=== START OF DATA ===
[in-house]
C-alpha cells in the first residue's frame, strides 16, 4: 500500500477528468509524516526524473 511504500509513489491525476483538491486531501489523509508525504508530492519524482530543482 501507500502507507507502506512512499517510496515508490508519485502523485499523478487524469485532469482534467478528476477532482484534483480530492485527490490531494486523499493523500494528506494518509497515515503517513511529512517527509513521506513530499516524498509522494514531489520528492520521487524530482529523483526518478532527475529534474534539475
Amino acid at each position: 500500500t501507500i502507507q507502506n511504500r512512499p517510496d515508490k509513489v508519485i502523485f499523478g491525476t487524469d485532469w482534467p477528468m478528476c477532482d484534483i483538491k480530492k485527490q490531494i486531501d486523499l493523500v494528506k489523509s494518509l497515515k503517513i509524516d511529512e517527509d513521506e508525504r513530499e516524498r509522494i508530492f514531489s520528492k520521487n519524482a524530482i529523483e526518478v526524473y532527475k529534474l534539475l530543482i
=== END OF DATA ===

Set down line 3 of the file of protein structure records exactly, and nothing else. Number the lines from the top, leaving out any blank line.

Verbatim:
Amino acid at each position: 500500500t501507500i502507507q507502506n511504500r512512499p517510496d515508490k509513489v508519485i502523485f499523478g491525476t487524469d485532469w482534467p477528468m478528476c477532482d484534483i483538491k480530492k485527490q490531494i486531501d486523499l493523500v494528506k489523509s494518509l497515515k503517513i509524516d511529512e517527509d513521506e508525504r513530499e516524498r509522494i508530492f514531489s520528492k520521487n519524482a524530482i529523483e526518478v526524473y532527475k529534474l534539475l530543482i